Copyright ©2007 NPR. For personal, noncommercial use only. See Terms of Use. For other uses, prior permission required.

STEVE INSKEEP, host:

Okay. Democrats may have a majority in the Senate, but they did not have the votes for one of their favorite causes. It was a plan to let individuals and wholesalers buy prescription drugs from Canada and other developed countries. That was the plan before the Senate last night, but on a key vote the drug industry got its way instead.

NPR's Julie Rovner has the story.

JULIE ROVNER: For nearly a decade, a group of senators led by North Dakota Democrat Byron Dorgan have been working to open the U.S. borders to lower-cost medicines from Canada and a few other countries.

Senator BYRON DORGAN (Democrat, North Dakota): The question is this. Should the American people be paying the highest prices in the world for prescription drugs? And the answer is no. It is not fair.

ROVNER: Maine Republican Senator Olympia Snowe said the latest version of the bill resolves every potential pitfall that's been raised over the years.

Senator OLYMPIA SNOWE (Republican, Maine): We have addressed every safety concern, Mr. President. We create a regime for tracking the shipments, creating a pedigree, creating a history, FDA approval, inspected and registered.

ROVNER: The Senate took a preliminary vote last week to add Dorgan's amendment to a broader bill that's needed to fund portions of the Food and Drug Administration. Dorgan thought he smelled victory.

Sen. DORGAN: Finally, at last, at long last, I hope this Senate will stand up to the pharmaceutical industry and say this, you're a good industry. We appreciate what you do. We like life-saving drugs. But life-saving drugs save no lives if you can't afford to take them.

ROVNER: But instead, the Senate did something that would make a circus contortionist proud. They passed an amendment to Dorgan's amendment that had the effect of canceling it out. Here's how Mississippi Republican Senator Thad Cochran described his nullification language when he offered it last week.

Senator THAD COCHRAN (Republican, Mississippi): The purpose of this amendment is to require, before importation can be undertaken, a certification by the secretary of Health and Human Services that the importation of the drug will indeed have an economic benefit and that it is safe and not harmful for human consumption.

ROVNER: That may not sound like a poison pill, but even if it did survive in the final bill, it would never take effect because Health and Human Services Secretary Michael Leavitt has already said he does not believe opening the U.S. drug distribution system to products from other countries would be safe or cost effective, so he would never make the certification the Cochran language requires.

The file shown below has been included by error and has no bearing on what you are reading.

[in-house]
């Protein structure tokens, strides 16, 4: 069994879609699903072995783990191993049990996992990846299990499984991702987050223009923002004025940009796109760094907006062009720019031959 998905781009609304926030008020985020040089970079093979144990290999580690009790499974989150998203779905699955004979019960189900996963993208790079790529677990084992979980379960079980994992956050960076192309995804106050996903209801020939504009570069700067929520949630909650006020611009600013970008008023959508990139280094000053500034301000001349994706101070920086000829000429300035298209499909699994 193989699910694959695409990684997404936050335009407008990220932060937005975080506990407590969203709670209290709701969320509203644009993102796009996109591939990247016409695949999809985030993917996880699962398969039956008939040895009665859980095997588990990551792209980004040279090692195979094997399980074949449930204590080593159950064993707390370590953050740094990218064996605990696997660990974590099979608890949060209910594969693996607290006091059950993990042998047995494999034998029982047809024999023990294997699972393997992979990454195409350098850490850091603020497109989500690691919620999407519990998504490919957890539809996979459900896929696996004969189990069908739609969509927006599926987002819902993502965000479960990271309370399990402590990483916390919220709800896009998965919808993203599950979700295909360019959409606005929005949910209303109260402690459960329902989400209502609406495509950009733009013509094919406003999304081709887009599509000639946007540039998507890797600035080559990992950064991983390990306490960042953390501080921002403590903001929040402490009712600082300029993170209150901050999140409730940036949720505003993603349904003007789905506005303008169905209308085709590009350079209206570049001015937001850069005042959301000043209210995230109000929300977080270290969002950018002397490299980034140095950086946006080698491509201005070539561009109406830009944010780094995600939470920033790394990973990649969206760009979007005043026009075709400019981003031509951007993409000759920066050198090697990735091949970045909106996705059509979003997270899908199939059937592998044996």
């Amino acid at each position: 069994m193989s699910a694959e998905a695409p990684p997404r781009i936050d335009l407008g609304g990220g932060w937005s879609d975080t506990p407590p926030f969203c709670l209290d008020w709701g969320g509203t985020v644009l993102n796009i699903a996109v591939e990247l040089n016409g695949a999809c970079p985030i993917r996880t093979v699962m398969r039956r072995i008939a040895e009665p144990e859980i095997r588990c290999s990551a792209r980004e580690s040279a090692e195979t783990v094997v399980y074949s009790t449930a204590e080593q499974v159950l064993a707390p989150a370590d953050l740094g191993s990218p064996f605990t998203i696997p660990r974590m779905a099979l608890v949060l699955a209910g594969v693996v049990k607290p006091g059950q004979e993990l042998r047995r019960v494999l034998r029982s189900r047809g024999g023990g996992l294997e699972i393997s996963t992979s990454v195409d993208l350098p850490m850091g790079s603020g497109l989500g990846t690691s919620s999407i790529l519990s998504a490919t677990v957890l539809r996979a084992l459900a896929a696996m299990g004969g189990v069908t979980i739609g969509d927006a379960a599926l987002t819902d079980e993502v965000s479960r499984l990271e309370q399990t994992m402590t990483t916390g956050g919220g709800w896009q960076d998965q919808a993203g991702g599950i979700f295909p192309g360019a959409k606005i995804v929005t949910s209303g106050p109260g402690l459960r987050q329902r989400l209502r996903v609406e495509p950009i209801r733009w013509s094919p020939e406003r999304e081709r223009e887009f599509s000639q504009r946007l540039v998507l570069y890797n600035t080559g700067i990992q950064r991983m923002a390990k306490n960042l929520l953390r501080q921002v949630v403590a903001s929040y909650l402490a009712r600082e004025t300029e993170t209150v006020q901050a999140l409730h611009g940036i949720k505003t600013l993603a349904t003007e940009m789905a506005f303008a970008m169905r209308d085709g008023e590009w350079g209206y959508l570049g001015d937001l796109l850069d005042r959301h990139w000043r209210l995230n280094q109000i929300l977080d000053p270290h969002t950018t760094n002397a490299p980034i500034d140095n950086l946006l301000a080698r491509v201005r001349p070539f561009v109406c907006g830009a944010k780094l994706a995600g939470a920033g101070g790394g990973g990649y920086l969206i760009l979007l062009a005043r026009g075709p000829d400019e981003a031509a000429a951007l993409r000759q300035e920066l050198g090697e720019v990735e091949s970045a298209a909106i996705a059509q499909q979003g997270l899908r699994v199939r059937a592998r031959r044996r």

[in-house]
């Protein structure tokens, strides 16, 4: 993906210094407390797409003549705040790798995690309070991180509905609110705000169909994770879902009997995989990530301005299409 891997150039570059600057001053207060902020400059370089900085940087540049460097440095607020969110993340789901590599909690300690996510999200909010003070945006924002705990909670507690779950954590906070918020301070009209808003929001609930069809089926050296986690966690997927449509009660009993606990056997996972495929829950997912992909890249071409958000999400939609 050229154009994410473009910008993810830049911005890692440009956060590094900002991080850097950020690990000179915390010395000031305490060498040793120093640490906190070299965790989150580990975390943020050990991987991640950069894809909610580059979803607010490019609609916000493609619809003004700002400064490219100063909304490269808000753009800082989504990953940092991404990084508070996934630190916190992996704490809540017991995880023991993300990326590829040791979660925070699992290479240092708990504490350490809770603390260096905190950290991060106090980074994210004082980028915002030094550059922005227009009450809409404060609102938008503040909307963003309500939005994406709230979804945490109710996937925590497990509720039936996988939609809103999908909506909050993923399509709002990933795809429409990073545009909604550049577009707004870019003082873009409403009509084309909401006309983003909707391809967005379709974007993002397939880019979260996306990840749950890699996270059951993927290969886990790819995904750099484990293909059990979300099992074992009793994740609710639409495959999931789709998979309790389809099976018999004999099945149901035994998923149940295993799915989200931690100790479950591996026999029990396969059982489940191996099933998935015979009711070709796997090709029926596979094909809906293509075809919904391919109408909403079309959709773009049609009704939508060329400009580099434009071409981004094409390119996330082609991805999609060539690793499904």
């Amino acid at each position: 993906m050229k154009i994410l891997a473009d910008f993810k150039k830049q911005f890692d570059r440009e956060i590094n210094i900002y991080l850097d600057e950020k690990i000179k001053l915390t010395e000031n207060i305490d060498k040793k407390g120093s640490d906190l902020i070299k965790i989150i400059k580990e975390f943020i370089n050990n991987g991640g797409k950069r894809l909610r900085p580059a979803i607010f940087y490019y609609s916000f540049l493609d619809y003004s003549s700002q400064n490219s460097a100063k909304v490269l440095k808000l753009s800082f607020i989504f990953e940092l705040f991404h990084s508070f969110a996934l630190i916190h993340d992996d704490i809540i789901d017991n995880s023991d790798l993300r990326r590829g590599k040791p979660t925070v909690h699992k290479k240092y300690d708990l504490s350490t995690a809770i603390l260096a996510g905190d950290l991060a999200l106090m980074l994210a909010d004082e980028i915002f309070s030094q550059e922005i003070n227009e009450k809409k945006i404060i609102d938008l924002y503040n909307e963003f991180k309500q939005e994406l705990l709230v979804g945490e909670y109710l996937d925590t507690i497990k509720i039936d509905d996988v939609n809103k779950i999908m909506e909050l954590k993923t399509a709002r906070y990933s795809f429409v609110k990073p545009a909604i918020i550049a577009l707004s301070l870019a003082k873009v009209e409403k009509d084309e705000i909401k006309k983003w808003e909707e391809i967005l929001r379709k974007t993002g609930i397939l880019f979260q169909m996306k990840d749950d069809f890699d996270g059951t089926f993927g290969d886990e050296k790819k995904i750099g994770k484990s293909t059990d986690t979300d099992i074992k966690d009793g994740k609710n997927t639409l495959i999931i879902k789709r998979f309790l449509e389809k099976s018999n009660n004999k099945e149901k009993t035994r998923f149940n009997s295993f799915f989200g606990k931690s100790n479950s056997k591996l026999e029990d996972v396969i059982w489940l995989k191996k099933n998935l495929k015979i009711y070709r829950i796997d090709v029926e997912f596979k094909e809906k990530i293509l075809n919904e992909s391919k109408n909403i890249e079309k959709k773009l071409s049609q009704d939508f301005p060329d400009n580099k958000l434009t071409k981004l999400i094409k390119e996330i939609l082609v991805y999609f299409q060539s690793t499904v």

Senators did go on to add the Dorgan drug import amendment to the broader FDA bill, but with the Cochran language it's dead in the water. Which raises the question, why did senators vote last week for the import language and yesterday to gut it. Health insurance industry consultant Bob Laszewski says he's got a theory.

Mr. BOB LASZEWSKI (Health Insurance Industry Analyst): A lot of U.S. senators had it both ways. They got to vote for something that was popular and they got to kill its substantively. They voted for it before they voted against it.

ROVNER: Senators may have had substantive concerns or, says Gerard Anderson, a professor at the Johns Hopkins Bloomberg School of Public Health...

Dr. GERARD ANDERSON (Health Policy and Management, Johns Hopkins University): I mean, the pharmaceutical industry is a major contributor in Congress, and has been for a long period of time.

ROVNER: And the pharmaceutical industry is vehemently opposed to allowing lower-cost drugs from other countries. It's not the first time the Senate has considered relaxing drug import restrictions, and every time Cochran has offered them the same opportunity to appear to be voting one way while actually voting the other. Yesterday was no different.

Julie Rovner, NPR News, Washington.

Copyright © 2007 NPR. All rights reserved. No quotes from the materials contained herein may be used in any media without attribution to NPR. This transcript is provided for personal, noncommercial use only, pursuant to our Terms of Use. Any other use requires NPR's prior permission. Visit our permissions page for further information.

NPR transcripts are created on a rush deadline by a contractor for NPR, and accuracy and availability may vary. This text may not be in its final form and may be updated or revised in the future. Please be aware that the authoritative record of NPR's programming is the audio.

Comments

 

Please keep your community civil. All comments must follow the NPR.org Community rules and terms of use, and will be moderated prior to posting. NPR reserves the right to use the comments we receive, in whole or in part, and to use the commenter's name and location, in any medium. See also the Terms of Use, Privacy Policy and Community FAQ.

Support comes from: